After a year of booing the UEFA Champions League song, Manchester City fans have caught the attention of UEFA and are under investigation
The relationship between Manchester City and UEFA is that of two teenage stepbrothers being forced to move in together and share a room. They don’t get along, but for reasons beyond their control, they must learn to co-exist with one another. Manchester City are not going anywhere—they will find themselves in the Champions League for much of the foreseeable future, and UEFA can do nothing about that. Similarly, UEFA are not going anywhere and ultimately govern European football, and even if England leave the EU, City will find themselves under this bracket of footballing law. Despite this, squabbles and bickering are constantly coming from both sides, and these stepbrothers are beginning to get quite petty.
The arguments began with quite serious subjects, such as racism from CSKA Moscow fans, and supporter outcries at financial regulations for the newly rich City, but now UEFA have thrown their toys out the pram after City fans booed their Champions League song.
Article 16.2 of UEFA’s disciplinary regulations states that “the disruption of national or competition anthems” is something that the governing body can act upon. In contrast, article 10 of the European Convention on Human Rights, states that “everyone has the right to freedom of expression.” Is this song so sacred that the supporters cannot express themselves when it is played? This is not God Save the Queen, this is a song played before a football match.
City have been booing the Champions League song for some time now, but it is only now that they are in the headlines for doing so. It is possible that if City had been enjoying more success in the Champions League over the last couple of years, that UEFA may have been embarrassed on a grander scale by the booing. Imagine UEFA delegates sitting in their comfortable heated seats at the Champions League Final, ready to tuck into a prawn sandwich, awaiting the song. Instead they are met by a chorus of boos from Manchester City fans to drown it out. Lucky for some that City have struggled in the competition so far, but with a last minute winner against Sevilla last week, they may be on the rise this year.
City fans will argue that they don’t pay £40 a ticket for a Champions League match to be told what songs to sing at what minute of the game, and when to sit silently in respect of the 1992 Champions League song. Manchester City FC have provided no comment on the situation so far.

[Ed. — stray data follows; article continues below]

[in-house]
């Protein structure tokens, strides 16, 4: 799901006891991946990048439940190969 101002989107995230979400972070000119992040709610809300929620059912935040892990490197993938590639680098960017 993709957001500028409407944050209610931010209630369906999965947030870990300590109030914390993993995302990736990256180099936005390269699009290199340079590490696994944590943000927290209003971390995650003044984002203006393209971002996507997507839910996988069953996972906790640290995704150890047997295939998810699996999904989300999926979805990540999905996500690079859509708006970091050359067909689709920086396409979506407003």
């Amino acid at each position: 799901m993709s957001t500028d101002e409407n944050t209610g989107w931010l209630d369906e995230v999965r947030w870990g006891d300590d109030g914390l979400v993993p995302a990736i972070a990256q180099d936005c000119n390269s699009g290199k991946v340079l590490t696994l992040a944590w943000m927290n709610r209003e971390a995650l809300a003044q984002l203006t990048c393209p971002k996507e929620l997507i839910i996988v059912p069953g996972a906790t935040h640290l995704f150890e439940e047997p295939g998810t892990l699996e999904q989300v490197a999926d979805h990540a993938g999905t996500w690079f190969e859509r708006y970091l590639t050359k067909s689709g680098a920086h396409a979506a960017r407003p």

The reasons behind the booing stem from the day that UEFA put in place Financial Fair Play regulations. The regulations were introduced soon after City, a club that were not a well-established elite in Europe’s footballing world, were given the financial backing to compete. City have since found themselves punished by UEFA for breeching these regulations. According to UEFA, City were spending beyond their means. Others would suggest that for a business to grow, it needs investment.
This, however, was not the reason for City’s boos—these surfaced more at the time when City played CSKA Moscow last year in the Champions League. The game was riddled with racial abuse at African Footballer of the Year, Yaya Touré, from the CSKA Moscow fans, along with violence. Due to this, UEFA acted against the fans and decided that the return game would be played in an empty stadium in Moscow. City fans had already bought hotels and flights for this much-awaited game and found themselves out of pocket due to a strange piece of disciplinary action from the officials, which would not be compensated for by the governing body.
Despite this, 300 – 400 CSKA Moscow fans found their way into the stadium to watch the match, and made a surprisingly large amount of noise. In reality, CSKA Moscow managed to have a 100 per cent home advantage for this game against The Blues, when their punishment should have been the complete opposite. UEFA did nothing else on the matter, and fuelled City fans’ dislike for the competition, UEFA and what they stand for.
Evidently, City fans have good reason to be angry at UEFA and are expressing their opinions at Champions League matches. At this moment in time, UEFA are only looking into the case because an official mentioned it in their match report. UEFA may well have wished that nothing was said on the case, so that they could continue to ignore the matter and hope that City fans eventually get bored, but instead they have given the City fans exactly what they have been craving: attention. UEFA may find that they have become architects of their own downfall in this instance, since there is no doubt in anybody’s mind that at the next home Champions League match for Manchester City, the stadium will roar a chorus of boos.